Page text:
Board 1 Cabinet Hears Of Flu Precautions, Windmills
The topic of the H1N1 strain of the influenza virus was discussed at October’s Community Board 1 cabinet meeting, not for the first and doubtless not the last time. Philip Manning, director of pharmacy at Mount Sinai Queens Hospital and also its operations section chief of preparatory organization, should the strain of influenza become pandemic, addressed meeting attendees at Kaufman Astoria Studios, delivering vital information about H1N1. Other speakers with other topics came after him, including a representative of the city Department of Human Resources; Felix Okolo from the city Department of Transportation, and Art Cronson of Con Edison who brought word on windmills and rebates.
Manning began by reminding his listeners that H1N1 is a serious condition, made so because a sufficient number of people have died of it. By the end of September, 27 states, including nearly all the southern half of the lower 48, were reporting widespread flu activity. He said that both the seasonal flu shot that is available every October and the H1N1 shots that will begin to be available later this month should be administered to all children and pregnant women. When asked about asthmatic children or kids taking certain steroid medications, he said they should be included because they shouldn’t be left unprotected and can’t get any form of influenza from the shots themselves. Pregnant women who are inoculated pass the effect to their unborn children, which is particularly advantageous, he said. These unborn will be protected after birth; but according to current medical practice, the newborn without their mothers’ inoculations should not receive them directly before they are six months old and would thus be unprotected for that interval.
Manning said that if and when H1N1 activity takes an “uptick”, a significant stage will be reached at the hospital, because at that time treatment trailers and the staff to maintain them will be set up just outside the main building. Those coming to the hospital because they believe they’ve contracted the flu will be directed to the trailers by “greeters”, who are there to keep them from entering the building and bringing in possible contamination. Of course, personnel both inside the building and in the trailers would be immunized, since Mount Sinai Queens mandates that anyone working there must receive the proper shots. (As far as those classified as healthcare workers are concerned, all such workers in New York state are compelled by law to be immunized for this emergency.) When asked if such a protective greeting extends to patients brought to the hospital by ambulance, Manning said that wouldn’t be necessary because such patients would have been screened by ambulance personnel.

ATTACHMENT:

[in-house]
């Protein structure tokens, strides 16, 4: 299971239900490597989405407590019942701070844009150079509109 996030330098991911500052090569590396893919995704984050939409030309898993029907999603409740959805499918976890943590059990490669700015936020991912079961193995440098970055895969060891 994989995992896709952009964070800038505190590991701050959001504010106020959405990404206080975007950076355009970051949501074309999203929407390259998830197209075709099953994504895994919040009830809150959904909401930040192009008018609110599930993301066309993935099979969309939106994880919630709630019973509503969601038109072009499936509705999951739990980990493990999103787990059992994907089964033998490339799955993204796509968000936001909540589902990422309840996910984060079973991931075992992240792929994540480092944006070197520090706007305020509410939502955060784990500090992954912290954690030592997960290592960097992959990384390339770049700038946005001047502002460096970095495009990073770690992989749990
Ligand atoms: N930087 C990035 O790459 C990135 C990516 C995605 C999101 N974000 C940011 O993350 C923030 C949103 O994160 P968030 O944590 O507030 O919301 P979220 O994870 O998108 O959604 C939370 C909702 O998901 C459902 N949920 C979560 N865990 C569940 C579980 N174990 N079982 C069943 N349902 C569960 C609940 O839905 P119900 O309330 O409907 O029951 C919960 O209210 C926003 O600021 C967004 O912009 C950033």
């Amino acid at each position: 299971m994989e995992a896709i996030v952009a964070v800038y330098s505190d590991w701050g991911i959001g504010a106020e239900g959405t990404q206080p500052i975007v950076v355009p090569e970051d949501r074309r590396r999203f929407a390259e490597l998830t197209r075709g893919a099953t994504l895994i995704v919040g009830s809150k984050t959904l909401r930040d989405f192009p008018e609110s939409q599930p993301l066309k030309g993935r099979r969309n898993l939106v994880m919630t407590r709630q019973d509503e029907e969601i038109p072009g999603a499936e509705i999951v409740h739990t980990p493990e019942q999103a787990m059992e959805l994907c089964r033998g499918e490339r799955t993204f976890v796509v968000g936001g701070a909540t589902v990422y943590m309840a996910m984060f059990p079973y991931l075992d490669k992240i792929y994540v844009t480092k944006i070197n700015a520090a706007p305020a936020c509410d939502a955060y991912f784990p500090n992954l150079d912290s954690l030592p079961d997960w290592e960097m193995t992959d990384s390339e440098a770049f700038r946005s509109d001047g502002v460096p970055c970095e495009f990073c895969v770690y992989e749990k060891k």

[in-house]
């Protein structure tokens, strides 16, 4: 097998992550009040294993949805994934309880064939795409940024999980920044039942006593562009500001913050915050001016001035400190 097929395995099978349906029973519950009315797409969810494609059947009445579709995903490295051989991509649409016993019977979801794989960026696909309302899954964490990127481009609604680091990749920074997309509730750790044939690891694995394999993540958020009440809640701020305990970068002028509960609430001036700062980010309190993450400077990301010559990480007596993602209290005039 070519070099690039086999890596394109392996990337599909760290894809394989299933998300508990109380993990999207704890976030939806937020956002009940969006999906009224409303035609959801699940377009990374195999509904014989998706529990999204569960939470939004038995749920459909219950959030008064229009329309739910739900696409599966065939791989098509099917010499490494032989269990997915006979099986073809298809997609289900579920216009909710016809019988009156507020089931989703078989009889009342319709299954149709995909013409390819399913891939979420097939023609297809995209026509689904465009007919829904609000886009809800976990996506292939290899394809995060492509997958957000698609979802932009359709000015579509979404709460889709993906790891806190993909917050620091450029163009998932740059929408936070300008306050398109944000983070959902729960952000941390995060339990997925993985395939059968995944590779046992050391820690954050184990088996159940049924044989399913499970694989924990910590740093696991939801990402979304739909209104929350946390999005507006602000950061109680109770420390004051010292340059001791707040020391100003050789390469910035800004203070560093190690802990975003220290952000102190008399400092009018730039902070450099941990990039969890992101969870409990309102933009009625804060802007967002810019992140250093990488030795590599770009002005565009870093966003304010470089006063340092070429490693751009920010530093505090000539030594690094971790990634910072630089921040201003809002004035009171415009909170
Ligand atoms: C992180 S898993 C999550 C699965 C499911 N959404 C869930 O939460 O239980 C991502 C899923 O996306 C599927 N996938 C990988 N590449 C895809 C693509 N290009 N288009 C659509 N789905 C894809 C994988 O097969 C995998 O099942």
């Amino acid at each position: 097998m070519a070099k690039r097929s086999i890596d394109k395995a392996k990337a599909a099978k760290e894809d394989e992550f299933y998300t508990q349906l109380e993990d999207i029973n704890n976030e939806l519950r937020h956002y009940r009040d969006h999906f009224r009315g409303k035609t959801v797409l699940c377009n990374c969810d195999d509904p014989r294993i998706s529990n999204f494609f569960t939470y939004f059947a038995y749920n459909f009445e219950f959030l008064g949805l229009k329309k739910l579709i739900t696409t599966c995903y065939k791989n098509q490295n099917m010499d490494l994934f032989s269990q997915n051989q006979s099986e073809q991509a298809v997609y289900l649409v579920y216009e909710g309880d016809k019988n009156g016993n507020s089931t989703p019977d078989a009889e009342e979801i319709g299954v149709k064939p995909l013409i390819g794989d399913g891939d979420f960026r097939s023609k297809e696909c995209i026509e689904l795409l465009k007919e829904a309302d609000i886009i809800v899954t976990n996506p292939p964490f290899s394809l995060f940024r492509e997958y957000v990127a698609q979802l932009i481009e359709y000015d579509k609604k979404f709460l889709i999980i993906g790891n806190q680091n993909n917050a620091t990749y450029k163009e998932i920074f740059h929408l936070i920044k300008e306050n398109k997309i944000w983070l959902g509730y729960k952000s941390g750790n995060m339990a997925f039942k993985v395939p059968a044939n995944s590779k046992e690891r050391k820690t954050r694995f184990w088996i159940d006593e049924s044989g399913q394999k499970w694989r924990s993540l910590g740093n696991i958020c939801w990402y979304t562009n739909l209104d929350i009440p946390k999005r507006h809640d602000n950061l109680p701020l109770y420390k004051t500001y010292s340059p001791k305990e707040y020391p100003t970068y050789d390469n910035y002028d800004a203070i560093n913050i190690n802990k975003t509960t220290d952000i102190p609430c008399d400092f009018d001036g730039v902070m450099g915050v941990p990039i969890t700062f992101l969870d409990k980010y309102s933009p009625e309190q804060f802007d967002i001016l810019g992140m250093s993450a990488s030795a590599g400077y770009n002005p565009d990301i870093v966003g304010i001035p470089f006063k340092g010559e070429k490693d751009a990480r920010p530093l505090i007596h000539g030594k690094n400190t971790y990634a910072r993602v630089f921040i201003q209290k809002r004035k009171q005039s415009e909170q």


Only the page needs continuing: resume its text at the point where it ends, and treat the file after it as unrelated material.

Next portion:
He said in answer to a question that Mount Sinai Queens is certainly feeling the pressure brought on by the closing of other hospitals such as St. John’s, and it is bound to be felt anew when mass H1N1 immunizations begin to be administered in the hospital’s outpatient clinic.
Carlos Infante spoke of the Department of Human Resources’ $200 back-to-school grants and how the department was trying to include all those eligible for them. It would be unfortunate if those who could take advantage of the grants did not because they believed that they were no longer available now that the school year has begun, he said, because this is not the case. During a 90-day period that began in August, the grants can be applied for. That period has now been shortened considerably, but is still good until some time in November.
The transportation report from Okolo concentrated on some street crossing innovations. One, a pilot program for countdown signals, is in effect on Steinway Street at a total of 24 intersections between 30th and 34th Avenues. It might or might not be expanded, Okolo said. The other is a pedestrian interval program being tested at other intersections: it provides pedestrians 10 seconds for unimpeded crossing at high-concentration thoroughfares before turning vehicles are allowed to proceed.
Cronson said that Con Edison is one of the investors in the building of some 100 windmills in the Atlantic Ocean, beginning 13 miles off the coast at Far Rockaway in Southern Queens. Construction might begin in a little more than two years. Each windmill would be about the height of the Washington Monument (more than 500 feet), Cronson said, and the total power generated could match that of a medium-sized, land-based plant. He also described the rebate program for small businesses and residences (homes and condominiums, but not apartments), aimed at reducing the power load. Businesses using fewer than 100 kilowatts yearly could call in Con Ed inspectors to search for and recommend ways their power output could be lowered, and simply by doing so would be given four compact fluorescent light bulbs. Residents could earn rebates from the purchase of more efficient air conditioners and thermostats. The online description is at www.coned.com/energyefficiency.
On the subject of air conditioners, Dan Aliberti of Queens Independent Living Center said that QILC’s offer of free units to needy persons within the Community Board 1 district is still in effect. Also, the public is invited to QILC’s annual meeting, being held Wednesday, October 14 from 6 to 9 p.m. at the H&R Block office at 36-09 30th Ave.